New initiative seeks to develop contemporary theatre output from south-east England

A new three-year initiative called greenhouse has been launched to develop contemporary theatre and its audiences in the south east and east of England. Over three years, greenhouse will invest £420,000 into 30 projects.

The scheme, supported by the Esmée Fairbairn Foundation and Arts Council England, is being led by house, an organisation which curates and underwrites a programme of around 20 contemporary theatre productions each year for their network more than 125 venues.

This year has seen greenhouse seed-fund ten projects with over £50,000, awarding grants between £3,000 and £8,000 to projects. The ideas put forward for investment had to involve a partnership between a theatre-maker and a venue. The projects chosen for investment were selected by a panel of theatre industry professionals.

The first ten greenhouse projects include: Root Theatre bringing an emerging writer to her home town Gillingham to explore ideas for a new play about the town with the support of new venue LV21; South Street in Reading working with artists based in the town to create a piece for the recently decommissioned Reading Prison; and Take the Space is going to Norden Farm Arts Centre in Maidenhead to work with a boxing club and local Quakers for ideas to develop their new play, White Feather Boxer.

Richard Kingdom, greenhouse project manager says: ‘There’s no shortage of theatre being made, venues to present it or people to see it, and yet theatre-makers struggle to get bookings, programmers tell us that they can’t find suitable work and attracting an audience is everyone’s biggest challenge.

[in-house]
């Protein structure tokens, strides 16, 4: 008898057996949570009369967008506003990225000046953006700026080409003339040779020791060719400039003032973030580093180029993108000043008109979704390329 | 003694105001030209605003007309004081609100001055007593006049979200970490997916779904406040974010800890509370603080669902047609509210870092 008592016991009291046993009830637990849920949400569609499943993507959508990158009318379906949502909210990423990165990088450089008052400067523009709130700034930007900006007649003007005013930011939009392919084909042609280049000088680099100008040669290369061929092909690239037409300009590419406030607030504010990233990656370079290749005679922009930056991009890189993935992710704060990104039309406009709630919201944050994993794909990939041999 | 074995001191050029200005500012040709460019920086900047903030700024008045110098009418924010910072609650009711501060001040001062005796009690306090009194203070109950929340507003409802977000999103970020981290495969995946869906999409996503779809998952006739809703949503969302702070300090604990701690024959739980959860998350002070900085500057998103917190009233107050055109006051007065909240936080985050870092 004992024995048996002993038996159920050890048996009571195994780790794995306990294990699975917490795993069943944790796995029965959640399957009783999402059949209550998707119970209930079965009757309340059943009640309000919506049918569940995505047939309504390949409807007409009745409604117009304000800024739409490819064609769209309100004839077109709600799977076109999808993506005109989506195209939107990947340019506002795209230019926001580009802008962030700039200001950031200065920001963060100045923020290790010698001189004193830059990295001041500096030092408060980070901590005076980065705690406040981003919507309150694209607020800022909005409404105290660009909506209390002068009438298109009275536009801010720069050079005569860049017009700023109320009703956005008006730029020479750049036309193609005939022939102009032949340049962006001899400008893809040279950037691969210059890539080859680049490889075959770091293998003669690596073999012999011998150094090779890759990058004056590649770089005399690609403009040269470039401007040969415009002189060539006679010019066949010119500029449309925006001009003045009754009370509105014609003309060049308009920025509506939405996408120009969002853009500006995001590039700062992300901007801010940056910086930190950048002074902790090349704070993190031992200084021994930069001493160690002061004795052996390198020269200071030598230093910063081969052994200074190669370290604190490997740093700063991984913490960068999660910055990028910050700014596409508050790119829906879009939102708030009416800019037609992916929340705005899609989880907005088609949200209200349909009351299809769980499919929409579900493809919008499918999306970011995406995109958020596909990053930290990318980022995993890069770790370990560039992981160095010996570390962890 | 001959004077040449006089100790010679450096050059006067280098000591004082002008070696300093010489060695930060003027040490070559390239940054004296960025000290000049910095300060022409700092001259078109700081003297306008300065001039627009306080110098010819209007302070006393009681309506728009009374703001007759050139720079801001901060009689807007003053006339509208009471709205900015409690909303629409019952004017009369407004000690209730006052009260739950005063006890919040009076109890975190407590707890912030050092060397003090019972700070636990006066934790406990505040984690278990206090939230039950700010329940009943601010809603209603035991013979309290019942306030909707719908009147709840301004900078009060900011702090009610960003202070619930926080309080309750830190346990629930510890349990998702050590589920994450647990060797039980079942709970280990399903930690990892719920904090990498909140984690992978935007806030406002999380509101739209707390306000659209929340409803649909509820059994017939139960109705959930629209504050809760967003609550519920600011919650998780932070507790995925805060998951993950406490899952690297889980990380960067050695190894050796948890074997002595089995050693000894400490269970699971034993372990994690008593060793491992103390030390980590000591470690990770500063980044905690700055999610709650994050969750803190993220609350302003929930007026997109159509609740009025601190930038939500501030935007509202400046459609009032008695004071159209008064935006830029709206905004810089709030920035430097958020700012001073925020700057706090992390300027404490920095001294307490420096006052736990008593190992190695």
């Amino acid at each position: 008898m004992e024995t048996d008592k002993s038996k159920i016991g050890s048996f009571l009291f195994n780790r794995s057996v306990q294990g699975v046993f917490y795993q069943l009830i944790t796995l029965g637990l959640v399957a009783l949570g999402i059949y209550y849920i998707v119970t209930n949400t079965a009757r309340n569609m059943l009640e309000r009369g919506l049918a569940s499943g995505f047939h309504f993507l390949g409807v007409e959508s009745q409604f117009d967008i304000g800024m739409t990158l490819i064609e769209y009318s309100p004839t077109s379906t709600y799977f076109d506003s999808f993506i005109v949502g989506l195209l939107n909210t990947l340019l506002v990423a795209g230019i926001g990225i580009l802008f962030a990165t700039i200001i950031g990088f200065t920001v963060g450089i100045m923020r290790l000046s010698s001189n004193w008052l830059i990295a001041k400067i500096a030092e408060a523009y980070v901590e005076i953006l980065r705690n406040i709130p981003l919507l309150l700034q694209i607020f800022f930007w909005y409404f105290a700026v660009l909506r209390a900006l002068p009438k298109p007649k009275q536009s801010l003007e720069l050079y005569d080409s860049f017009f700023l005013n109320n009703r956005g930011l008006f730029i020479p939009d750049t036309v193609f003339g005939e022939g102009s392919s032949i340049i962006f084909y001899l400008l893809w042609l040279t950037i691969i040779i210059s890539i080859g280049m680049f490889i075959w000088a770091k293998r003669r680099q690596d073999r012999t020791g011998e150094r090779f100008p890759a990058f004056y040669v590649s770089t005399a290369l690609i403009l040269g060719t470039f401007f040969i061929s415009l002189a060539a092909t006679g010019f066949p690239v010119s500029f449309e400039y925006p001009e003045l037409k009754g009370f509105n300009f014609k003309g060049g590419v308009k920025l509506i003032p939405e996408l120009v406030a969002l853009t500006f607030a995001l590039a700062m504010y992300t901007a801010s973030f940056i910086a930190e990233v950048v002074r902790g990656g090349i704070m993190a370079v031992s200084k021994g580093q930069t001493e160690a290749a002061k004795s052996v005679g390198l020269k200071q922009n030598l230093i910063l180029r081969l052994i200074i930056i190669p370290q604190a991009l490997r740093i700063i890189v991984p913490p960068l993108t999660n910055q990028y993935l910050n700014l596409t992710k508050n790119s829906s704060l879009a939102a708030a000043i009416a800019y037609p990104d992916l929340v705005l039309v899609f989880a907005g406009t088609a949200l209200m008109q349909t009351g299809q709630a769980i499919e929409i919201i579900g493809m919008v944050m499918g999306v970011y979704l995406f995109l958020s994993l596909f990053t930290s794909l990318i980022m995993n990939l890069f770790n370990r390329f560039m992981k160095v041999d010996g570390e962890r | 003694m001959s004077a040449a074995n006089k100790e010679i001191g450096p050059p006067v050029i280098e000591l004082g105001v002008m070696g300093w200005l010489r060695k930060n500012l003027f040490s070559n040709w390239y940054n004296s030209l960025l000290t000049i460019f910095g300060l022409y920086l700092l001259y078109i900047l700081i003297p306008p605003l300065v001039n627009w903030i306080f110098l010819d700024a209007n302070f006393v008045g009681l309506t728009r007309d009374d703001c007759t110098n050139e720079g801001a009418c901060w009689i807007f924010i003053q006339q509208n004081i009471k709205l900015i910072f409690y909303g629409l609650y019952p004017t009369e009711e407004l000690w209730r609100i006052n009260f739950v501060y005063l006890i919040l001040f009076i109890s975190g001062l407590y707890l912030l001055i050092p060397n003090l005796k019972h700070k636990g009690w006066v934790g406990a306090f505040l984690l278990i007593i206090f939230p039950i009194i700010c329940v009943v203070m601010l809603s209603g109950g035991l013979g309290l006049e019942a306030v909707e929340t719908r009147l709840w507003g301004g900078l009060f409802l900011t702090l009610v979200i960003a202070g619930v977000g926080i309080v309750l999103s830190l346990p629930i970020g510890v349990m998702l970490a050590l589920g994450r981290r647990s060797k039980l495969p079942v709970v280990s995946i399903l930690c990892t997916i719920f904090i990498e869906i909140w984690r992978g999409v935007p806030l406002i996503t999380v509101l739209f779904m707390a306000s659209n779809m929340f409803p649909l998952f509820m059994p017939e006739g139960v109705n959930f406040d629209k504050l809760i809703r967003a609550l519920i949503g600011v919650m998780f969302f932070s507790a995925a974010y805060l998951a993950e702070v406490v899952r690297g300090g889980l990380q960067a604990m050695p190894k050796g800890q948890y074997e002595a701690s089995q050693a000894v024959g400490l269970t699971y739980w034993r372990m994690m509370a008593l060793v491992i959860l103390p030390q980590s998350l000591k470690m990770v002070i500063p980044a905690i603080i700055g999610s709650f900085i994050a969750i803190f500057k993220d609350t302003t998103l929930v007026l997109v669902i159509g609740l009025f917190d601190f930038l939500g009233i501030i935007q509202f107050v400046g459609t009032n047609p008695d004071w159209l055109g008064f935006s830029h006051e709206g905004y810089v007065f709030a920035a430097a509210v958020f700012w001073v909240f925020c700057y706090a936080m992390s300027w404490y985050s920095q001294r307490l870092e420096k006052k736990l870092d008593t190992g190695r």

‘This is where greenhouse begins. We are seed-funding new pieces of theatre that respond to the ambitions of the theatre-makers as well as the venues and connect with people that they might ultimately hope to speak to as an audience.’

Arts council concerns for future audiences

The arts sector has been warned that it cannot rely on ‘traditional culture vultures’ to make up their future audiences.

Concerns have been raised about the future of theatre audiences, as Arts Council England update their audience profiling document, Arts Audiences – Insight. The two categories which were identified as ‘highly engaged’ were ‘traditional culture vultures’ and ‘urban arts eclectic’.

Responding to the findings, director of public engagement Philip Cave said: ‘It is quite difficult to see how you can sustain an arts sector simply by going for those top two segments, certainly in the future. We have to reach more people in those other [areas] where all the evidence suggests we are pushing against an open door.’

The document also listed groups who were disengaged with the arts. Among them were; older people with limited ability to leave the house, people with very little spare time and those who spend a majority of their free time at home.

This comes after a recent survey revealed that 30% of primary schools and 10% of secondaries have not been on a theatre trip in the last 12 months. The report ‘Theatre attendance: in and out of school’ was undertaken by C3Education.